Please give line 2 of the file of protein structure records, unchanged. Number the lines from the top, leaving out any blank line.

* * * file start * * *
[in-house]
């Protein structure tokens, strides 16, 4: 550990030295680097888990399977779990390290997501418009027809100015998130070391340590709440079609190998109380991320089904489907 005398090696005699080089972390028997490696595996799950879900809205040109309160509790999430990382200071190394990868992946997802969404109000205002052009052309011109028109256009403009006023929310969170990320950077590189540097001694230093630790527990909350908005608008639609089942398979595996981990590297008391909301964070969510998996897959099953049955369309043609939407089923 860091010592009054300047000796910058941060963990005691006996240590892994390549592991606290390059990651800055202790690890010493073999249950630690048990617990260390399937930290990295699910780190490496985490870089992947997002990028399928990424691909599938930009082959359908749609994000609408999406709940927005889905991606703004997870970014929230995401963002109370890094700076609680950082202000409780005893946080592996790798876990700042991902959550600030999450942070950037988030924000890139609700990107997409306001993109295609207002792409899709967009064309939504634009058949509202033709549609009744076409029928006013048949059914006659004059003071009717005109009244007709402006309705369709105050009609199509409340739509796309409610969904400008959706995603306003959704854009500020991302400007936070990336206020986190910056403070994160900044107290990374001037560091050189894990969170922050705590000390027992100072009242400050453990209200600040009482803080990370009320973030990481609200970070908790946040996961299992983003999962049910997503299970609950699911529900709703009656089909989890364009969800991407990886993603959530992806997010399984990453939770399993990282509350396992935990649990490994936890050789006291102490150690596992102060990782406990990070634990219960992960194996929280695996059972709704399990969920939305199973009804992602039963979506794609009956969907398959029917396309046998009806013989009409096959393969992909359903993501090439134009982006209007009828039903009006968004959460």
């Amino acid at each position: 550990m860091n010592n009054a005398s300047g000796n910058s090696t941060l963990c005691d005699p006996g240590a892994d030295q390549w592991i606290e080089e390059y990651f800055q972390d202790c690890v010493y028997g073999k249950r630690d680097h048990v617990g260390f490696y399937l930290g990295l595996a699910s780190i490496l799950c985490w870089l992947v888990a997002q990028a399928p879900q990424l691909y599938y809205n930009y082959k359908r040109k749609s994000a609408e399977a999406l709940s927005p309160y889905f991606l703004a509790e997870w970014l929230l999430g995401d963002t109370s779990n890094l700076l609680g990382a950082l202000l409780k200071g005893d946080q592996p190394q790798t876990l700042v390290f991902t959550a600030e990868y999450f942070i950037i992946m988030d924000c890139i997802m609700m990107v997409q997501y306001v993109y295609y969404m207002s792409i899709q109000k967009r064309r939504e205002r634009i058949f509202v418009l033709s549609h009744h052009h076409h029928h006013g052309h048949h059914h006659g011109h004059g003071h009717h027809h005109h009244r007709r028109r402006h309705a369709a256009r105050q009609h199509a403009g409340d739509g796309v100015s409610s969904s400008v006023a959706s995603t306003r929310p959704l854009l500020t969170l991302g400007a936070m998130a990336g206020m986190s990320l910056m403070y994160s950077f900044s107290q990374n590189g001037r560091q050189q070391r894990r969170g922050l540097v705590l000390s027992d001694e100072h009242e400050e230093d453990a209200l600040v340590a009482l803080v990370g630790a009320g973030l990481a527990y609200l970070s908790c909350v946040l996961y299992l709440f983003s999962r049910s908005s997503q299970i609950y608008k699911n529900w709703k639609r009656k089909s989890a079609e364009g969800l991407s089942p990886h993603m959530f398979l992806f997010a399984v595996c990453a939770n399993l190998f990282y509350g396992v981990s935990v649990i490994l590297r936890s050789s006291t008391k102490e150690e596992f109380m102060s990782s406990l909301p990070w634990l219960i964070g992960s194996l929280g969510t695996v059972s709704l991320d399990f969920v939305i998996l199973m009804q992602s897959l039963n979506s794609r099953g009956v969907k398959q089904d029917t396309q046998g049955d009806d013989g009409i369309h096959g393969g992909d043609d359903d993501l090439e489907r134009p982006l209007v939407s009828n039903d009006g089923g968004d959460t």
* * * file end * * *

């Protein structure tokens, strides 16, 4: 550990030295680097888990399977779990390290997501418009027809100015998130070391340590709440079609190998109380991320089904489907 005398090696005699080089972390028997490696595996799950879900809205040109309160509790999430990382200071190394990868992946997802969404109000205002052009052309011109028109256009403009006023929310969170990320950077590189540097001694230093630790527990909350908005608008639609089942398979595996981990590297008391909301964070969510998996897959099953049955369309043609939407089923 860091010592009054300047000796910058941060963990005691006996240590892994390549592991606290390059990651800055202790690890010493073999249950630690048990617990260390399937930290990295699910780190490496985490870089992947997002990028399928990424691909599938930009082959359908749609994000609408999406709940927005889905991606703004997870970014929230995401963002109370890094700076609680950082202000409780005893946080592996790798876990700042991902959550600030999450942070950037988030924000890139609700990107997409306001993109295609207002792409899709967009064309939504634009058949509202033709549609009744076409029928006013048949059914006659004059003071009717005109009244007709402006309705369709105050009609199509409340739509796309409610969904400008959706995603306003959704854009500020991302400007936070990336206020986190910056403070994160900044107290990374001037560091050189894990969170922050705590000390027992100072009242400050453990209200600040009482803080990370009320973030990481609200970070908790946040996961299992983003999962049910997503299970609950699911529900709703009656089909989890364009969800991407990886993603959530992806997010399984990453939770399993990282509350396992935990649990490994936890050789006291102490150690596992102060990782406990990070634990219960992960194996929280695996059972709704399990969920939305199973009804992602039963979506794609009956969907398959029917396309046998009806013989009409096959393969992909359903993501090439134009982006209007009828039903009006968004959460």